And even though the Lumia 900 comes with a whole battery saving program, the endurance of the Lumia 900 is somewhat disappointing. It will make it through the day, but we actually expected more. Even on the days when we left the plane pretty much alone it was practically empty at the end of the day. Apparently the larger screen is still slightly more than we had thought before. And that while Windows Phone-telephones in airplane mode can easily last a good week.
Just like with the Lumia 800 we are very happy with the bell quality of this Lumia. The sound is extremely clear and also in terms of volume nothing falls short. Of course nowadays you hardly ever sell phones because of the excellent call quality alone. This Lumia must therefore have more than just that.
We find the way of answering calls a bit cumbersome. When you receive a call you have to slide up the lock screen. You then think you're taking a call, but instead you get a button to answer it. That redundant option may take some of us away.
As discussed, the Nokia Lumia 900 has a generous 4.3-inch ClearBlack non-PenTile AMOLED display. Usually we see the difference between TFT and AMOLED, but this time we had to check it out. That is not in favor of this Nokia. The Lumia 900 has the usual resolution of 800 by 480 pixels for Windows Phone. That gives a PPI of 216 at 4.3 inches. That is considerably less than the 312 of the HTC One X, the 341 of the Sony Xperia S and the 329 of the iPhone 4S. And you can tell the difference, especially if you've worked with such Retina-like screens before.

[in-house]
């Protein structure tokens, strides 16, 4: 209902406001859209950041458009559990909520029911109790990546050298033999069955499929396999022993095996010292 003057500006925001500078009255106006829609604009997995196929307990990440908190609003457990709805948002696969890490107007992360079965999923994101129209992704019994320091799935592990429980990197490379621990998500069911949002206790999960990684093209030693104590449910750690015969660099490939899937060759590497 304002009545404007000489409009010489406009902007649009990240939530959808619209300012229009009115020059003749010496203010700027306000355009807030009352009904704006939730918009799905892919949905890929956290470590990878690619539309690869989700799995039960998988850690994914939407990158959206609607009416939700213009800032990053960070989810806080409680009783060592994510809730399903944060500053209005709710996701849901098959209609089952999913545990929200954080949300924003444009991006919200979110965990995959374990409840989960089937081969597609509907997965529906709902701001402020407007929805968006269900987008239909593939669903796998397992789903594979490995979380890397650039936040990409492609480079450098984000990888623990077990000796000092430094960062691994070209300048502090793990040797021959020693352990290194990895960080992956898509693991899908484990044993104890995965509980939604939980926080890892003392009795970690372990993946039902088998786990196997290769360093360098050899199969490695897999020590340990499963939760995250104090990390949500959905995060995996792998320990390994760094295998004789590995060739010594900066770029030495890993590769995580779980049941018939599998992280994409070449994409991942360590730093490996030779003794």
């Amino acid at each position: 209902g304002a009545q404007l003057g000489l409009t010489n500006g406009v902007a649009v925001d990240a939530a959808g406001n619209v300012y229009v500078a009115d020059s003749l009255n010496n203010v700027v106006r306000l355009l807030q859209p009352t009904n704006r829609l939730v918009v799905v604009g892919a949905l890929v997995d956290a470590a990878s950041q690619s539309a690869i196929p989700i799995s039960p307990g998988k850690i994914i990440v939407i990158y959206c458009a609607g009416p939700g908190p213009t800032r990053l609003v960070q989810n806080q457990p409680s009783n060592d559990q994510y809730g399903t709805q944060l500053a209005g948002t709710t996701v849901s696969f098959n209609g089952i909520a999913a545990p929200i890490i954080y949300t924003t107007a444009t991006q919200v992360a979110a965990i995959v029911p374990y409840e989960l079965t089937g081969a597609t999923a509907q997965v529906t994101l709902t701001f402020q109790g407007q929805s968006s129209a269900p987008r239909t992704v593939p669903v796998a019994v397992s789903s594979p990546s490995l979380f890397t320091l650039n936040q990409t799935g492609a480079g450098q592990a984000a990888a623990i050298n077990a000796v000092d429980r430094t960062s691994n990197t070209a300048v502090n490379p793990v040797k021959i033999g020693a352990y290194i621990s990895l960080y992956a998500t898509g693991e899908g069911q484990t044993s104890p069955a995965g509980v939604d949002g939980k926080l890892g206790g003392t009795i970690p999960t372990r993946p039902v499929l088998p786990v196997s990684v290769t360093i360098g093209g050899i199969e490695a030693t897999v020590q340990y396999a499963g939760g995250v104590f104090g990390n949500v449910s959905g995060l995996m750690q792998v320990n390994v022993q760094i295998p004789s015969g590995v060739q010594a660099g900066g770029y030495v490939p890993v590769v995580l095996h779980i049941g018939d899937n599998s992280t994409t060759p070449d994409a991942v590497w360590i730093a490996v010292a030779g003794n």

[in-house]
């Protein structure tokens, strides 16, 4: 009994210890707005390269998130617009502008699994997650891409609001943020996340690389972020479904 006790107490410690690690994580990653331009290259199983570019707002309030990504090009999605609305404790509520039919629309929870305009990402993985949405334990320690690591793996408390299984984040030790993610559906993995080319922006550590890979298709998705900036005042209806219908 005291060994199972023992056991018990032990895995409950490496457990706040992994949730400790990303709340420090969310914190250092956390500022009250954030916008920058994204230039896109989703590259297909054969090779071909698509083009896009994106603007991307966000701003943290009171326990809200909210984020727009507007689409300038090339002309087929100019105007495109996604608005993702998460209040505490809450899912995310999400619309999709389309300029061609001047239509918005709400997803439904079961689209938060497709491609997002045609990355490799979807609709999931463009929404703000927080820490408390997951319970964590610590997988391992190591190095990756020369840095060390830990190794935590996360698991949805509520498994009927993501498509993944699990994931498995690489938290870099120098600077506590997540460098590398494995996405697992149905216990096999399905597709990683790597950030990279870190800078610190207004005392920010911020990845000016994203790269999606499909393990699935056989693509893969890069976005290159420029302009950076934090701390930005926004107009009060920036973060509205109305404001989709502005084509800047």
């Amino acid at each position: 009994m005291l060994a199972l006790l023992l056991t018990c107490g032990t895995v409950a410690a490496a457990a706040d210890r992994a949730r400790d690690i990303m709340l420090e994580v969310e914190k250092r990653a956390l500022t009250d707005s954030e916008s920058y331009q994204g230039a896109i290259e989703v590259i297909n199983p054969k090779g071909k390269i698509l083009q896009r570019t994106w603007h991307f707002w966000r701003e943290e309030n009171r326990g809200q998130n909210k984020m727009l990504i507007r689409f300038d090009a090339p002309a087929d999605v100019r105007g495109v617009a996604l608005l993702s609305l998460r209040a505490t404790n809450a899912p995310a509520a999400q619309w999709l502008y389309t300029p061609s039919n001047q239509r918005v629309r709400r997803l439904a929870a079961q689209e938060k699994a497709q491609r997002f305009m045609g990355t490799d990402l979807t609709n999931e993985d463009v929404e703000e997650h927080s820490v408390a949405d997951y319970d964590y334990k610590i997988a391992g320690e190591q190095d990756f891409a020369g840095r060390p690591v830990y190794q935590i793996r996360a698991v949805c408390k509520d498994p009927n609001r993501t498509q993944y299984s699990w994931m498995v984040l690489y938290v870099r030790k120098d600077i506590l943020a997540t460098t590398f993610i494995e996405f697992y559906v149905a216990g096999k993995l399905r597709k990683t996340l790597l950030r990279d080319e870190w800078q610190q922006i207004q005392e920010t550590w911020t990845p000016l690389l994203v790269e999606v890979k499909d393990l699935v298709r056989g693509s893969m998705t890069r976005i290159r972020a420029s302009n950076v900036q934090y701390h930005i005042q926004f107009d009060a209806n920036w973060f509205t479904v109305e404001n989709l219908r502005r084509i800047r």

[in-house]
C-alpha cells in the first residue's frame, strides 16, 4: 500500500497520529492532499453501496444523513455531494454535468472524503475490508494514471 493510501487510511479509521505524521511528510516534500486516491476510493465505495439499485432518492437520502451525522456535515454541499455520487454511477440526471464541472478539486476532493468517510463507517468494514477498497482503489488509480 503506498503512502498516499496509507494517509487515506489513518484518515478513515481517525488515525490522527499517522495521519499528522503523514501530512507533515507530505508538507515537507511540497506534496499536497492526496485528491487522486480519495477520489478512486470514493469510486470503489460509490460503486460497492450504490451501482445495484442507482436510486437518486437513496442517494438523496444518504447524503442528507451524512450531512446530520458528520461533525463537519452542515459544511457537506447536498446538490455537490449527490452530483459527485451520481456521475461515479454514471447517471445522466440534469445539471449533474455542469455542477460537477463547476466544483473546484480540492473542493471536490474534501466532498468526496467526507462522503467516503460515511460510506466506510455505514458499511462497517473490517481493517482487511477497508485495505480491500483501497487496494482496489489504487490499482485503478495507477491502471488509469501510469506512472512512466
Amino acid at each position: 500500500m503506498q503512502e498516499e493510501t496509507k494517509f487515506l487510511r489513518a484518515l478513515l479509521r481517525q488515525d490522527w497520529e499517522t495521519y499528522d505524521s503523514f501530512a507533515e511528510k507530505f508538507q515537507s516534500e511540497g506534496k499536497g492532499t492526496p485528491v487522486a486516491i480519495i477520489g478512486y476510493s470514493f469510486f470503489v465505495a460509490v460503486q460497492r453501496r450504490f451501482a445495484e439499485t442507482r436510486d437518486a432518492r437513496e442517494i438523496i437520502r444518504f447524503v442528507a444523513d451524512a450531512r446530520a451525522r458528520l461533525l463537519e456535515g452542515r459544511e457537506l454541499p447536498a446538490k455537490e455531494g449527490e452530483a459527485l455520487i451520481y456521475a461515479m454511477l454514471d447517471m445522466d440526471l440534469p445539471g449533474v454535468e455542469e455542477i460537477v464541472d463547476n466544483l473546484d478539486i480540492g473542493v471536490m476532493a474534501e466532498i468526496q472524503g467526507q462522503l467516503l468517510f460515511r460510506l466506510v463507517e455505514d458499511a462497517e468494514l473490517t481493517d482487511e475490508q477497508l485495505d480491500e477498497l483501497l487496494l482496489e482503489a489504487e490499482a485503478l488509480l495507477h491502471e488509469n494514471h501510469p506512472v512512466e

Nokia can't be blamed for this much, Windows Phone can't (yet) handle higher resolutions. Windows Phone 8 is going to change that, but this Lumia 900 doesn't run under that.
Anyone who has read our reviews of Windows Phone phones will know that we are quite a fan of WP7's user interface. It's different, slick, looks good and just works very well. And despite the relatively young platform, there are quite a few apps available for it, including our own NewMobile app!